Wednesday, January 14, 2009

Book Review: Lines & Shadows by Joseph Wambaugh

Lines and Shadows by Joseph Wambaugh depicts the results of a real-life law-enforcement experiment that was conceived of by Dick Snider, an officer with the San Diego police department. Snider had a deep sympathy for the illegal immigrants crossing over from Mexico through the canyons on the border. Snider was well aware that these illegals were being attacked, robbed, beaten, raped, and abused by Mexican bandits who ambushed them in the dark, treacherous canyons. The boarder patrol was only interested in arresting boarder crossers, not protecting them or policing the canyons where visibility was nearly nil at night. Snider launched a one-man media campaign to raise awareness of the horrors experienced by these illegal immigrants. Somehow, against all odds, he convinced the media, the public, and (most remarkably) the Chief of Police that a task force was needed to protect the poor, suffering immigrants from the bandits in the canyons. Thus a San Diego police task force (The Board Crime Task Force) made up of mostly officers of Mexican decent, a rarity in the force, was formed.

Wambaugh reveals in the opening lines of the book that this experimental task force had a detrimental effect on the psyches of the officers who were assigned. We learn right off that three members of the team needed psychological counseling in the years that followed. Step by step we learn that their initiative of stopping the bandits in the canyons was much more like warfare in Vietnam than any ordinary (i.e. safe, normal) police work in San Diego. Over the course of the book the reader is privy to the gradual erosion of each officer’s sanity as the job gets more and more dangerous. The marriages of a few of the officers hang by a thread, not only because of the physical risks, but also due to the drinking and carousing the cops indulge in as a sort of celebration of another day of survival. Acclaim and notoriety go to their heads, as reporters and groupies swarm around them, as they are held up for public consumption as the last of the mythic gunslingers. If only their fans had the inside view that the reader is afforded, that their busts were typically characterized by bungling to such an extent that it was a miracle that they survived to reach the bar that night. Wambaugh makes it clear that each man had his own personal demons driving him to make this task force work and that each man displayed extraordinary bravery by taking on this work in the first place. However, as things got worse and worse, it’s almost funny how awful their performance as team really was. For instance, two of the cops were shot by their own team members. Also they clashed repeatedly with their counterparts on the Mexican side of the boarder and with the US boarder patrol. The reader is left with the impression that the canyons were an untenable disaster and that in some ways the cops amplified the messiness of an already messy situation.

One cop especially stands out from the team, Manny Lopez, the obvious leader and spokesperson. What’s memorable about Manny is his unflinching egotism about the job. Manny consistently laid aside caution and went in with guns blazing. The other cops came to regard him as a bit mad, or at the very least a very lucky psychopath and spotlight hog. There are several instances when the members of the team shake their heads in wonder that Manny didn’t get himself killed, that he didn’t get them all killed. Wambaugh leaves the reader with a vivid visual impression of Manny too: his extraordinarily expressive eyebrow that craws up his head when he’s confronted or challenged, his John Travolta suit right out of Saturday Night Fever, his swagger, and his intimidating presence. Each officer on the team is vividly realized by Wambaugh, but Manny’s charisma and insanity is depicted with special flare.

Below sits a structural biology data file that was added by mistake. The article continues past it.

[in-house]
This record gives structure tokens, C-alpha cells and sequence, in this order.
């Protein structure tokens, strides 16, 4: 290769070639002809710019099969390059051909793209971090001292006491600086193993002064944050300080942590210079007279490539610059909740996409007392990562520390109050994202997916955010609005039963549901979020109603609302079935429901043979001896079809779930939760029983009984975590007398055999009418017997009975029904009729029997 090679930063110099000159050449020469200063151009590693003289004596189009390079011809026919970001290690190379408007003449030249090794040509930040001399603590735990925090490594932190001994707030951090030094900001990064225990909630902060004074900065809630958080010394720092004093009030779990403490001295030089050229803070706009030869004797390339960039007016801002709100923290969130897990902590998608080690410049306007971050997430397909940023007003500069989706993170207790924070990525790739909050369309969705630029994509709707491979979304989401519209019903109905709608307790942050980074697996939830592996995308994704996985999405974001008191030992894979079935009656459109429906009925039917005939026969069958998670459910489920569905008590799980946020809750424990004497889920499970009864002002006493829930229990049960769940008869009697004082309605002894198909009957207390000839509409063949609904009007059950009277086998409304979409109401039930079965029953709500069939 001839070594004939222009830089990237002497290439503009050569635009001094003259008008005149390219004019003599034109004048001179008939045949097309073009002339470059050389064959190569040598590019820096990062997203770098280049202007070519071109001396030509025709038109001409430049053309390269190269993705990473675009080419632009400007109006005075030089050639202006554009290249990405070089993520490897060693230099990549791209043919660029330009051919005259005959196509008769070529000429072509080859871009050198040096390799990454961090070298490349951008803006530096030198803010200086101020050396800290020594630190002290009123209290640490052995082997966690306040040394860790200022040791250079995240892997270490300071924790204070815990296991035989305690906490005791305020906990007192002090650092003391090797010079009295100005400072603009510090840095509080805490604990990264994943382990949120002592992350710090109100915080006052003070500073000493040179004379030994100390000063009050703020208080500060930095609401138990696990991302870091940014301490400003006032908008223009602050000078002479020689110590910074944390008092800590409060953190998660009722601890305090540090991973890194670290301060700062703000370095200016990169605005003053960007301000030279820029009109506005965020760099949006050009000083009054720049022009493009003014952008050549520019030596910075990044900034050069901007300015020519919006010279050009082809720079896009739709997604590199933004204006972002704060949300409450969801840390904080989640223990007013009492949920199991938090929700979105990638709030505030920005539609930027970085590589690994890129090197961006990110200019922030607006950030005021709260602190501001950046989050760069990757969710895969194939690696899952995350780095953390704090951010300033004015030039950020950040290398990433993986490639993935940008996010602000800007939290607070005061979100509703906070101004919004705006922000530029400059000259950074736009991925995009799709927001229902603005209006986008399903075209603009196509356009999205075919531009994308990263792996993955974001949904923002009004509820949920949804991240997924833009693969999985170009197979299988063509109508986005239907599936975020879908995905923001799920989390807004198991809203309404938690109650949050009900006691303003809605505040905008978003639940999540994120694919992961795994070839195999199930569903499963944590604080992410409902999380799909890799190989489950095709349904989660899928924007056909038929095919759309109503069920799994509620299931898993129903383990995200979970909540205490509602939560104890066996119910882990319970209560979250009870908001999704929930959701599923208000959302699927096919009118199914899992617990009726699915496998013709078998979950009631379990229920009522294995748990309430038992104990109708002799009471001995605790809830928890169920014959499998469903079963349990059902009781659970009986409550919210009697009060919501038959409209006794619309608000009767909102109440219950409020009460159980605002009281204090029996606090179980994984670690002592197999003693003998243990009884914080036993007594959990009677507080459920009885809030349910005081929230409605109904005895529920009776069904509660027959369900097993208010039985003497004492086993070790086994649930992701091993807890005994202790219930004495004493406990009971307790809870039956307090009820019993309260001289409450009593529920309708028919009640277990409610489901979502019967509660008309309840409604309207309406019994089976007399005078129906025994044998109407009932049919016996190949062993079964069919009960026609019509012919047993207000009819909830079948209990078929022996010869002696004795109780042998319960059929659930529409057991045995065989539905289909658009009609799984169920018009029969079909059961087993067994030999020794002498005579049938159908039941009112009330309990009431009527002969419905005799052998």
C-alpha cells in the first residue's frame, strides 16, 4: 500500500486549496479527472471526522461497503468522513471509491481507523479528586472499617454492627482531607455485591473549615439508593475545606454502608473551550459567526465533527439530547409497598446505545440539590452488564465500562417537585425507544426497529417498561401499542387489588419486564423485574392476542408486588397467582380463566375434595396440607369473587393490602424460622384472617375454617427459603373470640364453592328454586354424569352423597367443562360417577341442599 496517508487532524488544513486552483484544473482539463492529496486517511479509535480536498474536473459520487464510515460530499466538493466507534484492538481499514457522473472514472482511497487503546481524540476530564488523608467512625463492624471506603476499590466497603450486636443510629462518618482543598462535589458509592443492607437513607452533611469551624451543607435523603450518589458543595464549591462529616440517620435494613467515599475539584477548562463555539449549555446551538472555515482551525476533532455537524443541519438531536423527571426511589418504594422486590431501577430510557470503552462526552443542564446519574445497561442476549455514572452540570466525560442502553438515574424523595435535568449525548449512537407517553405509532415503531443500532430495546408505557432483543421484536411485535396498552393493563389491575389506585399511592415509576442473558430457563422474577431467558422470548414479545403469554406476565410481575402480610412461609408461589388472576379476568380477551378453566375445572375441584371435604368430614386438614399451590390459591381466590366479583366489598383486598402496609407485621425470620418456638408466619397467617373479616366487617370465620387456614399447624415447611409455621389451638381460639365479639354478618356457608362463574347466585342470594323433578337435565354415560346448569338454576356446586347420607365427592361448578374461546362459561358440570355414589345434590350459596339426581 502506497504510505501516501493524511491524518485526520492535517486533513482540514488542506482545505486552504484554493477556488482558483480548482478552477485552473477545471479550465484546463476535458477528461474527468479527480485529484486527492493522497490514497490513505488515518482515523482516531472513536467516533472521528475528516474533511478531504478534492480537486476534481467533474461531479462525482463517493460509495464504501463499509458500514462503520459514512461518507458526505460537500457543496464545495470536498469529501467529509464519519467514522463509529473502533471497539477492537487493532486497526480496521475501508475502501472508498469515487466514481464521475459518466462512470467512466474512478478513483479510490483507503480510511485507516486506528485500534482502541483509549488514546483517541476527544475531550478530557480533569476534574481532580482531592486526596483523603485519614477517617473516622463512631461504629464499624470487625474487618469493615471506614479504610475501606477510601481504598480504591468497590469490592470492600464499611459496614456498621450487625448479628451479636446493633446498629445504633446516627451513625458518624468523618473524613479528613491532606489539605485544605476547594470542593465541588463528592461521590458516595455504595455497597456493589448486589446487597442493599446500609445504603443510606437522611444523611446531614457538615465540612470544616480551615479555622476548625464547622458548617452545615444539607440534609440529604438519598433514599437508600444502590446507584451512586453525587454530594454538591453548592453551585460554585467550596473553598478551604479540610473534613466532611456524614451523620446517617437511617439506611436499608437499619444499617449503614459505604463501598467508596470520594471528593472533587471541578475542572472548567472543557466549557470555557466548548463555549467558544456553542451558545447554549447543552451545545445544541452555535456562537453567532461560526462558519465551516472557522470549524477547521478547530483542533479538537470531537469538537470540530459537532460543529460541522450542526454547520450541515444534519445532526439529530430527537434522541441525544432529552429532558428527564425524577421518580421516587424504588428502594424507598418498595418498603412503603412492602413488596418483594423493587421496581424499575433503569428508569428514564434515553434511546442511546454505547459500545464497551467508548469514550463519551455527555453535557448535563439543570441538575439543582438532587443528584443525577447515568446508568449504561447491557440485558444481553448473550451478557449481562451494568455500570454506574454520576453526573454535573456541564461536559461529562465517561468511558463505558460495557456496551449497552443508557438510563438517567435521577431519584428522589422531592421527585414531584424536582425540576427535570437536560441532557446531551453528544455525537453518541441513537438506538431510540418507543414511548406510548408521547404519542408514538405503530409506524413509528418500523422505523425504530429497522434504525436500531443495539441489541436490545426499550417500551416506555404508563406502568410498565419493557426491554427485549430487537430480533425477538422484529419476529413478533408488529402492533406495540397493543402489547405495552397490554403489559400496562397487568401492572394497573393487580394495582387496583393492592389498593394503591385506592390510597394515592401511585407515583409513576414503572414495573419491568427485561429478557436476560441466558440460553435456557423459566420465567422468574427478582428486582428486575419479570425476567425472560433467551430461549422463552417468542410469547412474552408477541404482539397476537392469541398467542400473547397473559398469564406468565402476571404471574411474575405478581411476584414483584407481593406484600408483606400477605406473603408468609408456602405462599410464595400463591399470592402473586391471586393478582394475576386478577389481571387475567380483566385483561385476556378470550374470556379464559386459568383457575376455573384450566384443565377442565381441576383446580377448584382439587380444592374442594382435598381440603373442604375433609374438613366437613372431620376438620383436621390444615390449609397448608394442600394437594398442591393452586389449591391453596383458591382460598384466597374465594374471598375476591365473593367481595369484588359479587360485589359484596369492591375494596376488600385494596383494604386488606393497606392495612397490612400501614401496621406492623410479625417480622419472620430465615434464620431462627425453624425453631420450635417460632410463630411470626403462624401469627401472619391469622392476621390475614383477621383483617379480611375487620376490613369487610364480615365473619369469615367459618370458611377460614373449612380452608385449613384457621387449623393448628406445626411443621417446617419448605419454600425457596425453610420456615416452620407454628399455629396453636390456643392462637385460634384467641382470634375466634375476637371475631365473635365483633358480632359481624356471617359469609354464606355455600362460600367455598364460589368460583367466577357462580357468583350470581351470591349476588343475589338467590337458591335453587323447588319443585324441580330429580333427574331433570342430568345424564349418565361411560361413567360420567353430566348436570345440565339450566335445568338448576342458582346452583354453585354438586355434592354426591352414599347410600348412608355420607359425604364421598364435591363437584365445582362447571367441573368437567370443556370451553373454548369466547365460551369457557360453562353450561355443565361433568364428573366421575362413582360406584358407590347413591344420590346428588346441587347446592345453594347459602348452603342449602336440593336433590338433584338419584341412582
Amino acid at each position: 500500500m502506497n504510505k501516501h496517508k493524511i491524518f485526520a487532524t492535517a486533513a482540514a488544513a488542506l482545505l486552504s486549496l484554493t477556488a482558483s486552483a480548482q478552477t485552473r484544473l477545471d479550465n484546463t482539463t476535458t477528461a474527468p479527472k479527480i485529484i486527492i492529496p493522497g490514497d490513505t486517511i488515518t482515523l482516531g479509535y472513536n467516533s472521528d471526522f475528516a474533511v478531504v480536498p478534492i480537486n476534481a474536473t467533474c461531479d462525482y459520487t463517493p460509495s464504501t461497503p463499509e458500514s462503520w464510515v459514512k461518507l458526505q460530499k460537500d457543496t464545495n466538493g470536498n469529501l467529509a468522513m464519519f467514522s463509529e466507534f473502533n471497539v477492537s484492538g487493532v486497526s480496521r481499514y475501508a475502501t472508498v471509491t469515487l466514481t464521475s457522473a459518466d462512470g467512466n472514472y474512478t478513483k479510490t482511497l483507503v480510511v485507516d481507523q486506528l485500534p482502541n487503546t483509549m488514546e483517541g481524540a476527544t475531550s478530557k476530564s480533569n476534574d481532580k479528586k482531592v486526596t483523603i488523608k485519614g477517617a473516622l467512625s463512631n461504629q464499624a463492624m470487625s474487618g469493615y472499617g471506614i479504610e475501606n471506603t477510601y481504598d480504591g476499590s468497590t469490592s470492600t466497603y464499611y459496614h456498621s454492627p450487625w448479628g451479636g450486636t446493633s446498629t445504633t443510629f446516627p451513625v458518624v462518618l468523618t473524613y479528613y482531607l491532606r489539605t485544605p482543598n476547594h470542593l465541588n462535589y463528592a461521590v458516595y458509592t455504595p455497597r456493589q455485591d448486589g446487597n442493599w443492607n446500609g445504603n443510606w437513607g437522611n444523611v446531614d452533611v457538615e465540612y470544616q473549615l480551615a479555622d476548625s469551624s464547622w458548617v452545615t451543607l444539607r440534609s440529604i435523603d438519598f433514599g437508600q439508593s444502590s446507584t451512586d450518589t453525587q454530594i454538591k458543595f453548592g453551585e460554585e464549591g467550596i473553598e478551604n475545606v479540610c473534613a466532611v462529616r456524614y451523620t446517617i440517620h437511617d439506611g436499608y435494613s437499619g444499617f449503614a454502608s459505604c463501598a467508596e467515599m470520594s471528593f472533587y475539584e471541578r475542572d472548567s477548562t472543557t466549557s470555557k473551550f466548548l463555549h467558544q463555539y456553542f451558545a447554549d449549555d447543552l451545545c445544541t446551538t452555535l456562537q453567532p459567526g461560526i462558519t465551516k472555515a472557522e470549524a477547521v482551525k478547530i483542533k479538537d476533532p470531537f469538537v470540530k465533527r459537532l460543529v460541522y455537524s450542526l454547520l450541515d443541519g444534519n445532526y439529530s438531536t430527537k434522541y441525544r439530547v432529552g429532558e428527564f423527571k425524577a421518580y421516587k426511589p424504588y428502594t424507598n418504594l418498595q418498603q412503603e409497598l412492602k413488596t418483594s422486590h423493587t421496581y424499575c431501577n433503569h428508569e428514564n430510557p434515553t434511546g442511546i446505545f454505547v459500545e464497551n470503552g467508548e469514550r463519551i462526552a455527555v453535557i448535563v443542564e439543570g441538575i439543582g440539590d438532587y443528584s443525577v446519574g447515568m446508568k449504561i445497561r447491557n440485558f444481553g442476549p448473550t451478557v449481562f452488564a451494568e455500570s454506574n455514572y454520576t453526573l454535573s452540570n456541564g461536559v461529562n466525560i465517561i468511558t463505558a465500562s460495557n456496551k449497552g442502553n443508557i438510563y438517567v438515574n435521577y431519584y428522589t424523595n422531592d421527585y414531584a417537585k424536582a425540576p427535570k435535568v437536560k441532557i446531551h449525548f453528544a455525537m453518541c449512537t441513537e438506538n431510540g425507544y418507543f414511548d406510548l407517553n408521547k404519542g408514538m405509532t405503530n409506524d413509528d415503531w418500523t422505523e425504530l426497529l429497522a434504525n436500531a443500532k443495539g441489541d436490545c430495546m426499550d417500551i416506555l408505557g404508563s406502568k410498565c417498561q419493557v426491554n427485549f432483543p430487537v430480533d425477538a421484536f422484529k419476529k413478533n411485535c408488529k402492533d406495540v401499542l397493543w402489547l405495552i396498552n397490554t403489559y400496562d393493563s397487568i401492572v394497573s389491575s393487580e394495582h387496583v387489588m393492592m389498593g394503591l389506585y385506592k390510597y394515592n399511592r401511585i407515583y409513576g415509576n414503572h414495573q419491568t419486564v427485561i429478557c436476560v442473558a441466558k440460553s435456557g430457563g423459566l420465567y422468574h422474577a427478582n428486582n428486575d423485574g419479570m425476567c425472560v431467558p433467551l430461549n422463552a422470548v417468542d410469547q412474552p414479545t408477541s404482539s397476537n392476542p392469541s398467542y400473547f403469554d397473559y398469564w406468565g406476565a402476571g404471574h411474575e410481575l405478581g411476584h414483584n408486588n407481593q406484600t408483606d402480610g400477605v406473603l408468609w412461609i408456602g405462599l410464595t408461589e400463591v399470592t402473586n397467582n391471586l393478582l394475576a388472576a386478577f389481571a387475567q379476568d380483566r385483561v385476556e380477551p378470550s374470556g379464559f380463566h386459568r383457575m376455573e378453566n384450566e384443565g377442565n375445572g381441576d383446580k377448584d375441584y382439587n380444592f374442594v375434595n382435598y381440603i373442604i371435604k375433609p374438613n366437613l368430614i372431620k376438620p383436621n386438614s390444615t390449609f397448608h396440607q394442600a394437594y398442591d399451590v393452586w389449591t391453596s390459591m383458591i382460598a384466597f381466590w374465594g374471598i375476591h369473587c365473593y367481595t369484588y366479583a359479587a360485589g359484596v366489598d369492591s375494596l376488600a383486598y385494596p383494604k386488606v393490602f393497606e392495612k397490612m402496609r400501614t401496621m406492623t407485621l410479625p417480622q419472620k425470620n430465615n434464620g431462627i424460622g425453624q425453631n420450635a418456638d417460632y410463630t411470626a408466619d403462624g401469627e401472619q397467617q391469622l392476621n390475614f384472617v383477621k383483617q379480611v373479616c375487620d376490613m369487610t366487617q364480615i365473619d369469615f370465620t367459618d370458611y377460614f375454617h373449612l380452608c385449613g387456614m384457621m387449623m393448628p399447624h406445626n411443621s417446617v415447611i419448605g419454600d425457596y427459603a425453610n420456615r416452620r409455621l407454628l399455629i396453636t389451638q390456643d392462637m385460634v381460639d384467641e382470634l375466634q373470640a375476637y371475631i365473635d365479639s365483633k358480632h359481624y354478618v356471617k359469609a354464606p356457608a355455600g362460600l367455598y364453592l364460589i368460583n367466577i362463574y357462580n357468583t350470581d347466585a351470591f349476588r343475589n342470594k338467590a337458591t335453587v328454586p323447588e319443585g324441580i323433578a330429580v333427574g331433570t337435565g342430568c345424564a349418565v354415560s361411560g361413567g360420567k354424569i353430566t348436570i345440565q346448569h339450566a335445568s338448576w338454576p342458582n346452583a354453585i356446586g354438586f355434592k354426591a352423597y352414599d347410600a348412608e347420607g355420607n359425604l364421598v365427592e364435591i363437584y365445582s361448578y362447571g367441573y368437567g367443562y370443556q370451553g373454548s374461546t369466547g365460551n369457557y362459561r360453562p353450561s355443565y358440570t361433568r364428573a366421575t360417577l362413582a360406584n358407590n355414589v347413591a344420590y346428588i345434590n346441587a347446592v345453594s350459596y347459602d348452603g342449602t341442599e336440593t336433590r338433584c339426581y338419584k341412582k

Wambaugh’s style might be thought by some as heavy handed and a bit manipulative. Yet I found the foreshadowing at the beginning of each chapter to be quite successful, mainly because I knew the content was reportage of real events. Wambaugh’s storytelling strategy is to hint, warn, and prophecy that things are going to get worse, marriages will pay a price, officers will become paranoid of each other, someone will get shot, things will be as awful as the nightmares the officers were starting to have, and ultimately the myth of the gunslingers will not hold up to the scrutiny of reality. Wambaugh also effectively uses refrains of quotations to carry themes through out the book. The reader is invited to share in the code words used by the cops and mottoes they told themselves to keep themselves going. There is a feel of ritual to the book as a whole.

Reading Lines and Shadows by Joseph Wambaugh put me inside the skin of ten cops who experienced the essence of fear and the poison of celebrity. This was the first Wambaugh book I’ve read; it’s also a rarity for me in that it is a true story. Apparently Wambaugh is well revered for producing non-fiction that reads like a novel, and although I’m a bit late jumping on that bandwagon, I wholeheartedly agree with that reverence. Lines and Shadows is suspenseful as any thriller and these real cops are equally as empathetic as any made-up characters in a novel. The book is eloquent, literary, and grants the reader a look inside the heads of all those involved in this unprecedented experiment in law enforcement.

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